17. Resurrection Sacrifice

Lessons in Growth Meditations: 17. Resurrection Sacrifice   

Rom 12:1    I urge you, brothers and sisters, in view of God’s mercy, to offer your bodies as a living sacrifice, holy and pleasing to God—this is your true and proper worship. 

Our Goals Restated: I think more than any other series I have ever embarked on, in this one I (we) need to restate our purpose again and again if we are to get to the heart of the scriptures, and as we consider how we can grow in Christ. Our present goal is to examine the Christian life, considering it as a resurrected life, a life empowered by the Holy Spirit and raised to life after we have previously, pre-Christ, been spiritually dead. We are thus considering various facets of the Christian life observed as expressions of the Spirit reflecting the resurrected life of Jesus – mainly the factor of the Spirit empowered life that overcame death.

We have considered various aspects of this and there will almost certainly be overlaps in those considerations and now I wish to consider a facet of that life I have never considered before in respect of Jesus after he was raised from the dead – the fact that this was a strictly limited period of his overall life plan, if I may put it like that, and he is clearly still working out the will of the Father.

Jesus’ Role Limited: If Jesus had just been doing his own thing, he could easily have thought that having passed through the crucifixion experience, seen to have died and now raised from the dead, he was in an admirable position to draw followers even more than before, but he didn’t. Instead he concentrated on the core of his followers and seems to have focused his teaching on them in an out of the way place in Galilee in the north. The plan was for them to be his witnesses after they had been filled with the Spirit after their return to Jerusalem. He, himself, would ascend back to heaven and leave them to be empowered and carry on his work, as he directed it at the right hand of his Father in heaven.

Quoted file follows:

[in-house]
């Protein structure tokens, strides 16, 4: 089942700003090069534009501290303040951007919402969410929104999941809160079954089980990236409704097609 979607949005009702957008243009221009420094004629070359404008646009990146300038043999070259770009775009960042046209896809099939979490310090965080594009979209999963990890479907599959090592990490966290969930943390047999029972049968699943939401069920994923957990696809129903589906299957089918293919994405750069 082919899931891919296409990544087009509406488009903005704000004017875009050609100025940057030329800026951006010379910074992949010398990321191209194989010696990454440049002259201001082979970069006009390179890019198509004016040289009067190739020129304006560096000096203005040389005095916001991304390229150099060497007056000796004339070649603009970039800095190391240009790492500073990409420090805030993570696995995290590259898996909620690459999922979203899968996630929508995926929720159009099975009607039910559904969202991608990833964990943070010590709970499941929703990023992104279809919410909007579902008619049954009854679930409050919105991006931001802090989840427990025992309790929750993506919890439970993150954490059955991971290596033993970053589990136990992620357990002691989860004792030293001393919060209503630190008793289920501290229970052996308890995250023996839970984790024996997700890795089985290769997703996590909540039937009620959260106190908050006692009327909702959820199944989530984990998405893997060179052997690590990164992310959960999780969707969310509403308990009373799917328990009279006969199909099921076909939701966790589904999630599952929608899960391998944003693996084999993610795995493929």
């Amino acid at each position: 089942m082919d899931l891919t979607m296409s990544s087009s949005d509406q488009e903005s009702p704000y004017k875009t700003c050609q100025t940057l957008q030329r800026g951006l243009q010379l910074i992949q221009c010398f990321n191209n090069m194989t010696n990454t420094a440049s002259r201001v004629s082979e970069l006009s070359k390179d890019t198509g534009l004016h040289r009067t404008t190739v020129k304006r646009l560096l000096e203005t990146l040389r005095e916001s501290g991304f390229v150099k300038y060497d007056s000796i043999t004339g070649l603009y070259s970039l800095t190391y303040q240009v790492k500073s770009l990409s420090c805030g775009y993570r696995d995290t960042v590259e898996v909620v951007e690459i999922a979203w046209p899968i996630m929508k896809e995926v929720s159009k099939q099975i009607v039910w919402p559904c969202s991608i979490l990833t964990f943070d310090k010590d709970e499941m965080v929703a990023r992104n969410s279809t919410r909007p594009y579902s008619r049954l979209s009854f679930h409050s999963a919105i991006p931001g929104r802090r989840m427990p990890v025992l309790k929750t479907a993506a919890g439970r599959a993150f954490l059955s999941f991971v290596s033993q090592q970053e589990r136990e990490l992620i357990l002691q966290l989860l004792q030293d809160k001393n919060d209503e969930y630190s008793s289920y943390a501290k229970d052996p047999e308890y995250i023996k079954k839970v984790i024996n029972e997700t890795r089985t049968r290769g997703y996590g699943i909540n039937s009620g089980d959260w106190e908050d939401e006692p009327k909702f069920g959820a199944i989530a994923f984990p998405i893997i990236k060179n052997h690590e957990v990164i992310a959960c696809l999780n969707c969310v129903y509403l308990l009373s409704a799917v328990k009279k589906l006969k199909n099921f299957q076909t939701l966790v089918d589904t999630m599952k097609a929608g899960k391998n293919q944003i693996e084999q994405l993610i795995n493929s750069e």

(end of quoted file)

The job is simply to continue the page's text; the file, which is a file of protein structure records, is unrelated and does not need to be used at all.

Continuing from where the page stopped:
Yet again, I suggest, we see Jesus sacrificing his will to the plan of the Godhead and it is that aspect we turn to now. Now of course (the overlaps I mentioned), we have considered submitting to the sovereign will of God when we came to Christ and although it might be thought this is more appropriately something considered in the first Part about ‘dying to self’, we bring it right into centre place when it comes to the resurrection life. We could get carried away with the idea of being raised to a new life, a life of freedom, talking about possibilities as we just did in the previous study, but here we need to bring the balancing teaching with the reminder that those possibilities are ‘in Christ’ or ‘in God’; they are possibilities inspired and empowered and directed by him,